Science journalist Jo Marchant: "The Human Cosmos: Civilization and the Stars"
"... the world is connected, ultimately we all share a fate."
We connected with Jo Marchant, science writer and author of The Human Cosmos: Civilization and the Stars, a book that seeks to restore our age-old relationship with celestial cycles and the night sky-- powerful forces that have shaped our art, religious beliefs, social status, scientific advances, and even our biology.
The Human Cosmos was named "A Best Book of 2020" by NPR, The Economist, Smithsonian, Library Journal, and Newsweek.
“With whirlwind curiosity and gripping storytelling, Marchant takes us on a trip through time and space, pointing out how our perceptions of the heavens have informed every step of our evolution as a civilization. Dazzling and profound, The Human Cosmos is a skyward gaze at the void we can never stop trying to fathom.” --NPR Book Concierge
Purchase The Human Cosmos from the independent Book House of Stuyvesant Plaza: https://www.bhny.com/book/9780593183014
Based in London, Jo Marchant earned a PhD in genetics and medical microbiology from St Bartholomew’s Hospital Medical College in London, and an MSc in Science Communication from Imperial College London. She previously worked as a senior editor at New Scientist and Nature.
Her books tackle the story of humanity, from the wonders of ancient civilizations to the mysteries of our bodies and brains. Her most recent book was the 2016 New York Times bestseller Cure:A Journey into the Science of Mind Over Body, which was shortlisted for the Royal Society science book prize, longlisted for the Wellcome Book Prize, and named a book of the year by The Economist and The Sunday Times.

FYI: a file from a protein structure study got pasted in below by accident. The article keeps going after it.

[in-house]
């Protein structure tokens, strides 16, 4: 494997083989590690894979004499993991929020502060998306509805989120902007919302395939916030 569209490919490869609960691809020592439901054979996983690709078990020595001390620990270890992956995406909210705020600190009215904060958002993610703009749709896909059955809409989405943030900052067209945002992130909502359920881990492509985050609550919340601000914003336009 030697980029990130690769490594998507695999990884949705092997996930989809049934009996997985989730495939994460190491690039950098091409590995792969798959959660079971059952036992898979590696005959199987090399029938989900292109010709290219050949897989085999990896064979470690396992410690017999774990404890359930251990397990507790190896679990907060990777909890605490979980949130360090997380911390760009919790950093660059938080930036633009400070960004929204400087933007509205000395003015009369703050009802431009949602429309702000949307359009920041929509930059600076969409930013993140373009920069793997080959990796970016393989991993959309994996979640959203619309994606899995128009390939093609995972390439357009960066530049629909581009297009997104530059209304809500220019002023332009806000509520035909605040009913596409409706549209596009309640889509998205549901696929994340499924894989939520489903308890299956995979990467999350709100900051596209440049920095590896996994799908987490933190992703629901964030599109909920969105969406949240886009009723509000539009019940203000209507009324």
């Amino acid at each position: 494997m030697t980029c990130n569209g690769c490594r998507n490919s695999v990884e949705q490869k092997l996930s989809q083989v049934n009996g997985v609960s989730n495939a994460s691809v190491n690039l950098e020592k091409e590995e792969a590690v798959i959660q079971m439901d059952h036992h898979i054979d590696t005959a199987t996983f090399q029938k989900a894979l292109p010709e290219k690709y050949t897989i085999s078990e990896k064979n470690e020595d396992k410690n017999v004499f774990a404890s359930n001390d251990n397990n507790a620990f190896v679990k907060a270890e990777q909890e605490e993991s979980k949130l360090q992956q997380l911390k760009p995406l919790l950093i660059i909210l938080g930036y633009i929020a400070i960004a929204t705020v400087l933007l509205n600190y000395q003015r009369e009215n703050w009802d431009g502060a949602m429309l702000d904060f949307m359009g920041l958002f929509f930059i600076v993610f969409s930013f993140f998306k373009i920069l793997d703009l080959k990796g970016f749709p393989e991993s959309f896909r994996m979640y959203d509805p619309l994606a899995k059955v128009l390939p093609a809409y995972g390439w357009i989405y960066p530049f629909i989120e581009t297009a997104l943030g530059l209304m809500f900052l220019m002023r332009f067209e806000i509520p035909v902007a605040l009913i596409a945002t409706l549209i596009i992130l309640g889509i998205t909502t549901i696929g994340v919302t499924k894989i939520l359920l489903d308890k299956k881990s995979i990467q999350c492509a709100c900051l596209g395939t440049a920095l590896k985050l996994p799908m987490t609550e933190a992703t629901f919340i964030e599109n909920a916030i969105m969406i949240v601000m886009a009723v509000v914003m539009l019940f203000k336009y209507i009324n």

What did you most enjoy about writing The Human Cosmos?
Discovering personal stories, from the artists of Lascaux cave to the star navigators of Tahiti to a married couple living just round the corner from me who pioneered astrophysics in their back garden. I love that all around the planet and all through history, humans have been connected by our view of the night sky.
Is there anything on Earth that you find unexpectedly beautiful?
Sunset in the city, though I’m not sure if that counts as ‘on Earth’! There’s a park near me with a view over the London skyline and the sheer ferocity of the colours always blows me away.
What are you most looking forward to in your personal life in the coming year?
Writing and travel. Hopefully expanding horizons again after a year exploring home’s four walls!
What's the most important thing we can learn from the pandemic?
That the world is connected, ultimately we all share a fate.
What activity are you most looking forward to enjoying after pandemic restrictions are lifted?
Hugging friends; live theatre and music.
What new social or technological development excites you the most?
Actually after a year of having to connect remotely I hope we’ll have an increased appetite to turn off our devices sometimes. To simply enjoy experiences —sitting with a friend, walking in nature or looking to the stars — without logging and quantifying them (counting steps, checking likes etc).
What idea, subject or field are you most looking forward to exploring in 2021?
I’m excited about continuing to explore the theme running through my last two books, The Human Cosmos and Cure, which is the tension between science and personal experience as ways of understanding the world, even the universe.